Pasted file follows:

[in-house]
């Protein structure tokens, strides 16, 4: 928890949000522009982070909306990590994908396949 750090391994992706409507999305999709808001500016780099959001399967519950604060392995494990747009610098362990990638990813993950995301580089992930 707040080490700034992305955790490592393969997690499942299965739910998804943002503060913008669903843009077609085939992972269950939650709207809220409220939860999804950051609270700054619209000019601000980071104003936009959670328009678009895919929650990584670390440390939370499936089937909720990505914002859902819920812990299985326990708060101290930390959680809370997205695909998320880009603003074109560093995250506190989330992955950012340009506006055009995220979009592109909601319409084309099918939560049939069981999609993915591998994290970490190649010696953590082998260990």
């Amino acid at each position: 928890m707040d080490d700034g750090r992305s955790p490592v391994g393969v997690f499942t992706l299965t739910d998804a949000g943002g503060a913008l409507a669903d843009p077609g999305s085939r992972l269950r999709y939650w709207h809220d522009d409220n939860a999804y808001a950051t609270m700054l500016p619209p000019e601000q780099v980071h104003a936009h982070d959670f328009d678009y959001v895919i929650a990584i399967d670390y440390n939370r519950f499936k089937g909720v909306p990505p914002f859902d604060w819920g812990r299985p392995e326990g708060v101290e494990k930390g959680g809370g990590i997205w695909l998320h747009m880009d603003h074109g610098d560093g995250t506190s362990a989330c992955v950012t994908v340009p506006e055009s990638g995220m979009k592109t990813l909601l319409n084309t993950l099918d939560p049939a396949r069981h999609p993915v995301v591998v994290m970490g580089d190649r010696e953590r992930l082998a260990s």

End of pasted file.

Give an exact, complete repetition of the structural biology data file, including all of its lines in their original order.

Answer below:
[in-house]
């Protein structure tokens, strides 16, 4: 928890949000522009982070909306990590994908396949 750090391994992706409507999305999709808001500016780099959001399967519950604060392995494990747009610098362990990638990813993950995301580089992930 707040080490700034992305955790490592393969997690499942299965739910998804943002503060913008669903843009077609085939992972269950939650709207809220409220939860999804950051609270700054619209000019601000980071104003936009959670328009678009895919929650990584670390440390939370499936089937909720990505914002859902819920812990299985326990708060101290930390959680809370997205695909998320880009603003074109560093995250506190989330992955950012340009506006055009995220979009592109909601319409084309099918939560049939069981999609993915591998994290970490190649010696953590082998260990």
């Amino acid at each position: 928890m707040d080490d700034g750090r992305s955790p490592v391994g393969v997690f499942t992706l299965t739910d998804a949000g943002g503060a913008l409507a669903d843009p077609g999305s085939r992972l269950r999709y939650w709207h809220d522009d409220n939860a999804y808001a950051t609270m700054l500016p619209p000019e601000q780099v980071h104003a936009h982070d959670f328009d678009y959001v895919i929650a990584i399967d670390y440390n939370r519950f499936k089937g909720v909306p990505p914002f859902d604060w819920g812990r299985p392995e326990g708060v101290e494990k930390g959680g809370g990590i997205w695909l998320h747009m880009d603003h074109g610098d560093g995250t506190s362990a989330c992955v950012t994908v340009p506006e055009s990638g995220m979009k592109t990813l909601l319409n084309t993950l099918d939560p049939a396949r069981h999609p993915v995301v591998v994290m970490g580089d190649r010696e953590r992930l082998a260990s």